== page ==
27 Aug 2021
Positive vaccine news arrests last week's concerns
- Local and global equity markets mostly finished higher for the week buoyed by reports of the approval of the Pfizer vaccine in the USA.
- In local stock news, Sydney Airport reported a steeper first-half loss of $97 million and a large drop-off in visitors last month due the latest restrictions. The company has indicated they are willing to continue negotiations with bidders, but only if they raise their bid price from current levels.
- Property developer and owner Stockland posted a $1.1 billion net profit, benefiting from a very strong housing market and demand for logistics / industrial hubs. The return to profit followed a $21 million net loss a year ago.
- Ampol (previously Caltex) has lobbed a take-over offer for New Zealand fuel distributor Z Energy at NZ$3.78 per share. Ampol returned to a first-half profit in 2021 with a reported $326 million net profit after tax.
- Westfield shopping centres operator Scentre was swung to a half-year profit of $400 million after shoppers returned from lockdowns in the 1st half of the year. Investors appeared to like the result.
- Health insurers NIB and Medibank reported strong results supported by demand for health insurance and significant reduction in claims given lockdowns, and delays and postponements in treatments / surgery. Medibank fared better in terms of share price movement post their results.
- Qantas posted a full-year net loss of $1.73 billion, yet a better balance sheet and CEO Alan Joyce’s claim that international travel could be possible by Christmas helped the shares move higher on the day of the announcement.
- The oil price rose strongly on news of the Pfizer approval in the USA whilst the Aussie dollar also rose given risk-on investor appetite is a positive for commodity-linked currencies like ours.
- Australian lending data was mixed in July with new lending for housing softening but still remains at a high level. The share of fixed rate lending was lower in July, particularly for investors, but lending for renovations remained solid in the month. Business lending was soft.
- A report from Australia’s peak residential building body has projected that the current construction boom will likely end by mid next year, citing that the near 33% uptick in building projects since 2019 was unsustainable.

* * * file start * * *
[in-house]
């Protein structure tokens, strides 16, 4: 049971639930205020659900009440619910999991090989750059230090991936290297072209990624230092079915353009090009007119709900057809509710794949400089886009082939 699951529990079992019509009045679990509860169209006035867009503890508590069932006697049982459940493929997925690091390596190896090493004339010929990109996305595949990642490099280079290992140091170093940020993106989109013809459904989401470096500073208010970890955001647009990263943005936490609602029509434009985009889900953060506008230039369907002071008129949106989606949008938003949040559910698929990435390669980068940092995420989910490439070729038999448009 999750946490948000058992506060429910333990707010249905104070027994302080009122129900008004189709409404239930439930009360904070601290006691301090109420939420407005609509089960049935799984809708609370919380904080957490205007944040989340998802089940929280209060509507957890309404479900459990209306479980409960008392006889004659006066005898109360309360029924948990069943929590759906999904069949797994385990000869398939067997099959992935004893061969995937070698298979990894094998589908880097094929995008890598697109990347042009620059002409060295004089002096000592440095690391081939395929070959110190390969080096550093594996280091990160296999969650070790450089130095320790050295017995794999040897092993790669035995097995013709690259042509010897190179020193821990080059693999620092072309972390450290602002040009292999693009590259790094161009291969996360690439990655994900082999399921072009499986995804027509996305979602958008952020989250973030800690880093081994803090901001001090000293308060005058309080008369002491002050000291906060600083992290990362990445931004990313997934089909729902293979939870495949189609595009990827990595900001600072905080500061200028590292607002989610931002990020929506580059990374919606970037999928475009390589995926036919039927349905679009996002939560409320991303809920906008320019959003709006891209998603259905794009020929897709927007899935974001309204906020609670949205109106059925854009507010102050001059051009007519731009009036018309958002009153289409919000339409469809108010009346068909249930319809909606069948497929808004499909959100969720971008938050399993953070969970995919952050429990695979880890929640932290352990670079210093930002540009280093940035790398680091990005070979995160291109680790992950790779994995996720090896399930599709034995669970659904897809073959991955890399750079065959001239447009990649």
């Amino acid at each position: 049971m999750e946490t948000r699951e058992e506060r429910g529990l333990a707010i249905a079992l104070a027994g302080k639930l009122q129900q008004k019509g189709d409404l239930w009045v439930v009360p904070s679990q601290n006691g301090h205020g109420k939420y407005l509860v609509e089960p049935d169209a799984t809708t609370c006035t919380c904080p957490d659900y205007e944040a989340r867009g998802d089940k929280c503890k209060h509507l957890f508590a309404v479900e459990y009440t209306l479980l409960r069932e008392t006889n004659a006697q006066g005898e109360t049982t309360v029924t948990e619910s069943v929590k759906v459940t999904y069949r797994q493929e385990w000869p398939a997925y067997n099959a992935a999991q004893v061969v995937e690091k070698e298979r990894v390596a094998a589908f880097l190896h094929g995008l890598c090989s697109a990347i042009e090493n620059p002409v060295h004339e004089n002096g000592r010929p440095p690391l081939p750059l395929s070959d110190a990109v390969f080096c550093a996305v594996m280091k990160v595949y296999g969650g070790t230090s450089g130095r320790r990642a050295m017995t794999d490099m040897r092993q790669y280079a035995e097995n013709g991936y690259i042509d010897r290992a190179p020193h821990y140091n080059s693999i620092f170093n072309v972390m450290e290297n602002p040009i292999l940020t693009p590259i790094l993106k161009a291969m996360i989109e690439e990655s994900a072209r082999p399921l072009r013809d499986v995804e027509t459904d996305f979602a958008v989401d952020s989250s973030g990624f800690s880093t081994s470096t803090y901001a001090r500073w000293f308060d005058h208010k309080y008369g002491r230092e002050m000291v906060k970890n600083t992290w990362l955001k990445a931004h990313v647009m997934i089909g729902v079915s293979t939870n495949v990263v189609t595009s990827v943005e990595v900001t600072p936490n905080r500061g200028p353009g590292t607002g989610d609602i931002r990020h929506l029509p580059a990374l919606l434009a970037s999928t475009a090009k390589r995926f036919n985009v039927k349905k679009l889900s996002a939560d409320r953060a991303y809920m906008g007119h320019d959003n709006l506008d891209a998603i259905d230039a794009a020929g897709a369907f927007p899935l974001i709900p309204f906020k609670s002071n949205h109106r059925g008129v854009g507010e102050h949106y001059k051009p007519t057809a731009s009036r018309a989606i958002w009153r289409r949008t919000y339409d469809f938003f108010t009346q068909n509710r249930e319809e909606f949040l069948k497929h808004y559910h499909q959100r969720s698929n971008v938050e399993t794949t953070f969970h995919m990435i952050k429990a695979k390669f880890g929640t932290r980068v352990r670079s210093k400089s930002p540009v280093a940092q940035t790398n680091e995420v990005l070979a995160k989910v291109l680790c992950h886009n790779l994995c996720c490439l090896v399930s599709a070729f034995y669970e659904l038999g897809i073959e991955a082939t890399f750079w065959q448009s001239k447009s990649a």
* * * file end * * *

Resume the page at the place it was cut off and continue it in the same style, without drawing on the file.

- Australian construction work done rose by 0.8% in the 2nd quarter, coming in well below expectations, with the most support coming from engineering work. Residential construction fell slightly in the quarter.
- Australian businesses ramped up investment in the June quarter as strong consumer demand and generous tax breaks drove spending on new equipment. Investment rose 4.4% to $32.7 billion according to the ABS, coming in well above forecasts. The outlook may not be so strong.
- New data shows that almost 4 in 10 Australians are relying on credit to make ends meet, with more than a third dependent on credit cards, buy-now-pay-later, and payday loans to pay for essentials. Lockdowns taking their toll.
- US data showed that sales of established homes unexpectedly increased in July, whilst another report showed business activity accelerating this month.
- Japan’s inflation dropped for a 12th straight month in July, extending the longest falling streak in a decade after data revisions showed weakness during the pandemic was worse than previously reported.
- China’s manufacturing data has softened in July with forward looking indicators of manufacturing also weakening. Both imports and exports have pulled back from June, whilst credit and industrial production also slowed. Retail sales were mixed.
- China’s central bank chief has vowed to stabilise the supply of credit and boost the amount of money supporting smaller businesses and the real economy.
- Other manufacturing and service sector data was rather poor with activity in Japan’s service sector shrinking at the fastest pace in 15 months, whilst European manufacturing activity struggled to keep up with demand due to shortages of components and transportation difficulties. UK service sector data came in lower than expected with companies blaming staff shortages.
- US President Biden has resisted mounting pressure to keep US troops in Afghanistan past his 31 August deadline but ordered his national security team to come up with contingency plans if he determines a delay is needed. The Taliban have refused an extension of the deadline and there’s no way Biden can get all Americans out of the country by the deadline. This morning’s Kabul airport bombings haven’t helped the situation given ISIS has claimed responsibility.
- Australian Treasurer Josh Frydenberg announced an expansion of the federal loan scheme that will make it easier for small businesses impacted by lockdowns to access government support. The scheme will no longer require businesses to have received JobKeeper payments earlier in the year…..why they were linked, no one knows. Businesses will have access to loans for up to $5 million and allow for repayment holiday up to 2 years.
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